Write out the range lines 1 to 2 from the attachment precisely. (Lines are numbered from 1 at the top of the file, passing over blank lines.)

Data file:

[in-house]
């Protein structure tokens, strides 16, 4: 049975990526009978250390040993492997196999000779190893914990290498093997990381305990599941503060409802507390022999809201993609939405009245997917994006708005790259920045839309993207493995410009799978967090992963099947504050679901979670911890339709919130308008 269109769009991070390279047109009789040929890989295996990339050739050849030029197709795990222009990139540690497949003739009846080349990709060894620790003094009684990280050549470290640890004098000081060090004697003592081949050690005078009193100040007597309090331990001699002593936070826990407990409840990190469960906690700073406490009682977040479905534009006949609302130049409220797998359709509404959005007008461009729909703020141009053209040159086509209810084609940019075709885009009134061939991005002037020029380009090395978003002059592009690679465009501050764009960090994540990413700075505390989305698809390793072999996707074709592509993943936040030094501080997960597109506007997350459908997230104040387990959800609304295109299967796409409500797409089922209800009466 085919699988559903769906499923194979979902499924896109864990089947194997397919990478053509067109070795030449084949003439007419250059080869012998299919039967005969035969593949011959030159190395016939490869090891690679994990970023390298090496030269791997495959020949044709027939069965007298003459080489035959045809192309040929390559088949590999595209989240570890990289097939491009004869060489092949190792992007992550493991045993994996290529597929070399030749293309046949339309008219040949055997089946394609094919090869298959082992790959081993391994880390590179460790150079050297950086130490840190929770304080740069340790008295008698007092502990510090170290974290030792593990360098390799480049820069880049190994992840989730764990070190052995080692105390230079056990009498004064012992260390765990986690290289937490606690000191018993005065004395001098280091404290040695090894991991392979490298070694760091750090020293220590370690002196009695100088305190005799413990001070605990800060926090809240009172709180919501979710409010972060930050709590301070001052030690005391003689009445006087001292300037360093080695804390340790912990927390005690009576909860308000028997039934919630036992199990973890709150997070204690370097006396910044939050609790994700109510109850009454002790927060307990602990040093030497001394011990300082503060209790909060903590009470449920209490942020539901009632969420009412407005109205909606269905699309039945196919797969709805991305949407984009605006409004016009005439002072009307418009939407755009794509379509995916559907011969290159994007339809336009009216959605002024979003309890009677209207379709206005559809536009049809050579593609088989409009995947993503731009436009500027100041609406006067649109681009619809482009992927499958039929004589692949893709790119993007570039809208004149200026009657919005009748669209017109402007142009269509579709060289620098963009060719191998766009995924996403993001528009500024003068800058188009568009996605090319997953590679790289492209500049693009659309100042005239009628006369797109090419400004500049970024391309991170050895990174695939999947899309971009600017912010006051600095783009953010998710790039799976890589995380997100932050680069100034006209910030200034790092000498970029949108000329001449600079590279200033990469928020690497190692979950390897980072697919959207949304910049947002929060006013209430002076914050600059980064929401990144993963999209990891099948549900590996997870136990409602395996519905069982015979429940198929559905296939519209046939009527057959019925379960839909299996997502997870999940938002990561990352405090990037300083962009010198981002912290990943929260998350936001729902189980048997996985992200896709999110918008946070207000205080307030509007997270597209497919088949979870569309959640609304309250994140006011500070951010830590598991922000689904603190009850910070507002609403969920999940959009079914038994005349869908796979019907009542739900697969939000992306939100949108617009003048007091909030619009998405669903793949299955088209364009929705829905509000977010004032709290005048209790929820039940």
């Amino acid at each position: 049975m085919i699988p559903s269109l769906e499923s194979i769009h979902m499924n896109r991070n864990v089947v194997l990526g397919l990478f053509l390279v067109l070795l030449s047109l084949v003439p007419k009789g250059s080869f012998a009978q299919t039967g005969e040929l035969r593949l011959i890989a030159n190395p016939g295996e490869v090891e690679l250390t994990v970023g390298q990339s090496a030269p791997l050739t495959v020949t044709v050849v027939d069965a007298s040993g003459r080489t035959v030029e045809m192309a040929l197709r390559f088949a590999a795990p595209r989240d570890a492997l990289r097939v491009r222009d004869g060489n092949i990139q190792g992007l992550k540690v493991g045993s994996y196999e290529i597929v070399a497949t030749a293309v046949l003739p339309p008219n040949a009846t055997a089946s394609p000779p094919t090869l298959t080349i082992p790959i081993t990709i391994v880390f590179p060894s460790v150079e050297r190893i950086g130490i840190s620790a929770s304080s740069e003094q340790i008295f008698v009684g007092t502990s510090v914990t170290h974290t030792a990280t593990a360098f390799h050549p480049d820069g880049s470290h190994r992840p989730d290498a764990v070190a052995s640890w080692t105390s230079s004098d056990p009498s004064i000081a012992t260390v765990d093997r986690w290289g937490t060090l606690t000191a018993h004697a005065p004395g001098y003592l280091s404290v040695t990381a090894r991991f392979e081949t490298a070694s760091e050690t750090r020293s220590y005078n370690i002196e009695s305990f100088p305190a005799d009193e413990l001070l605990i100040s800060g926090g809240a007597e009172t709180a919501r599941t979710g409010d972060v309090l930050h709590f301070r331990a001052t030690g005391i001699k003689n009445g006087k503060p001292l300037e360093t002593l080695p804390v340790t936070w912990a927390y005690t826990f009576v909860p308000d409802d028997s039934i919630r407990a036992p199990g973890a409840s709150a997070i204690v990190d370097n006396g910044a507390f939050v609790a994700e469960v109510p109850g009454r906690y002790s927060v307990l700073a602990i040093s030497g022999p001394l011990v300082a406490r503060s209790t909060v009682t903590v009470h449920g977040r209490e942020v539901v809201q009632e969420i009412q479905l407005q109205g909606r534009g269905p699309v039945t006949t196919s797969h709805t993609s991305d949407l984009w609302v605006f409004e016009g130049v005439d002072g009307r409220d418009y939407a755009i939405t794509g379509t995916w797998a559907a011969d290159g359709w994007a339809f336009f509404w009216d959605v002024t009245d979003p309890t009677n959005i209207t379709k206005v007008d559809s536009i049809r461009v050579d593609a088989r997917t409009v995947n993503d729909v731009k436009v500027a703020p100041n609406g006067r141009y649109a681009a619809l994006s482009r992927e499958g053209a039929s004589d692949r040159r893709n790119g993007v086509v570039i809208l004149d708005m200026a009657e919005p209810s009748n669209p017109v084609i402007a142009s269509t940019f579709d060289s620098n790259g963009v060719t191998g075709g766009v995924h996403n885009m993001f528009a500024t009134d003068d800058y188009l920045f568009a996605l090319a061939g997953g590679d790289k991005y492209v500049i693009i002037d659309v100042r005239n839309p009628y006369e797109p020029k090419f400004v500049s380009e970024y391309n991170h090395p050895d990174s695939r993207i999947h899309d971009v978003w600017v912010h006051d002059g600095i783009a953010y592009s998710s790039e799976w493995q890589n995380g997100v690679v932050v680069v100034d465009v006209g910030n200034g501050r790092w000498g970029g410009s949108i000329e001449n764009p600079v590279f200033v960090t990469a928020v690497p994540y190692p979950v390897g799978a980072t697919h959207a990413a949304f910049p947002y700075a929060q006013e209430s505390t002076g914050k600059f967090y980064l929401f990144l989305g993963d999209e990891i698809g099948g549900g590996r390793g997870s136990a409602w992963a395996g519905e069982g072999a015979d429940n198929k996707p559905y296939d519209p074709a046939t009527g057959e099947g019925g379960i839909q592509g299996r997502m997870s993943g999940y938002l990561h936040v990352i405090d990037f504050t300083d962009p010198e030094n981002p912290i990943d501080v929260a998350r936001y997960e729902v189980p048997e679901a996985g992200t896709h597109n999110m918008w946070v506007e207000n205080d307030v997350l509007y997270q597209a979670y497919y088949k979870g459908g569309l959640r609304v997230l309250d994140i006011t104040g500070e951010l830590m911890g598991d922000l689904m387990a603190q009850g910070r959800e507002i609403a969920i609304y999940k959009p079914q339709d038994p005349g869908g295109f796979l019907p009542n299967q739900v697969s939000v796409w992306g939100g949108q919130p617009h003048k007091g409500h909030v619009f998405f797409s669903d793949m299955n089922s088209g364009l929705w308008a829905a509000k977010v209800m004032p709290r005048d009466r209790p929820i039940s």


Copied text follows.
[in-house]
């Protein structure tokens, strides 16, 4: 049975990526009978250390040993492997196999000779190893914990290498093997990381305990599941503060409802507390022999809201993609939405009245997917994006708005790259920045839309993207493995410009799978967090992963099947504050679901979670911890339709919130308008 269109769009991070390279047109009789040929890989295996990339050739050849030029197709795990222009990139540690497949003739009846080349990709060894620790003094009684990280050549470290640890004098000081060090004697003592081949050690005078009193100040007597309090331990001699002593936070826990407990409840990190469960906690700073406490009682977040479905534009006949609302130049409220797998359709509404959005007008461009729909703020141009053209040159086509209810084609940019075709885009009134061939991005002037020029380009090395978003002059592009690679465009501050764009960090994540990413700075505390989305698809390793072999996707074709592509993943936040030094501080997960597109506007997350459908997230104040387990959800609304295109299967796409409500797409089922209800009466 085919699988559903769906499923194979979902499924896109864990089947194997397919990478053509067109070795030449084949003439007419250059080869012998299919039967005969035969593949011959030159190395016939490869090891690679994990970023390298090496030269791997495959020949044709027939069965007298003459080489035959045809192309040929390559088949590999595209989240570890990289097939491009004869060489092949190792992007992550493991045993994996290529597929070399030749293309046949339309008219040949055997089946394609094919090869298959082992790959081993391994880390590179460790150079050297950086130490840190929770304080740069340790008295008698007092502990510090170290974290030792593990360098390799480049820069880049190994992840989730764990070190052995080692105390230079056990009498004064012992260390765990986690290289937490606690000191018993005065004395001098280091404290040695090894991991392979490298070694760091750090020293220590370690002196009695100088305190005799413990001070605990800060926090809240009172709180919501979710409010972060930050709590301070001052030690005391003689009445006087001292300037360093080695804390340790912990927390005690009576909860308000028997039934919630036992199990973890709150997070204690370097006396910044939050609790994700109510109850009454002790927060307990602990040093030497001394011990300082503060209790909060903590009470449920209490942020539901009632969420009412407005109205909606269905699309039945196919797969709805991305949407984009605006409004016009005439002072009307418009939407755009794509379509995916559907011969290159994007339809336009009216959605002024979003309890009677209207379709206005559809536009049809050579593609088989409009995947993503731009436009500027100041609406006067649109681009619809482009992927499958039929004589692949893709790119993007570039809208004149200026009657919005009748669209017109402007142009269509579709060289620098963009060719191998766009995924996403993001528009500024003068800058188009568009996605090319997953590679790289492209500049693009659309100042005239009628006369797109090419400004500049970024391309991170050895990174695939999947899309971009600017912010006051600095783009953010998710790039799976890589995380997100932050680069100034006209910030200034790092000498970029949108000329001449600079590279200033990469928020690497190692979950390897980072697919959207949304910049947002929060006013209430002076914050600059980064929401990144993963999209990891099948549900590996997870136990409602395996519905069982015979429940198929559905296939519209046939009527057959019925379960839909299996997502997870999940938002990561990352405090990037300083962009010198981002912290990943929260998350936001729902189980048997996985992200896709999110918008946070207000205080307030509007997270597209497919088949979870569309959640609304309250994140006011500070951010830590598991922000689904603190009850910070507002609403969920999940959009079914038994005349869908796979019907009542739900697969939000992306939100949108617009003048007091909030619009998405669903793949299955088209364009929705829905509000977010004032709290005048209790929820039940």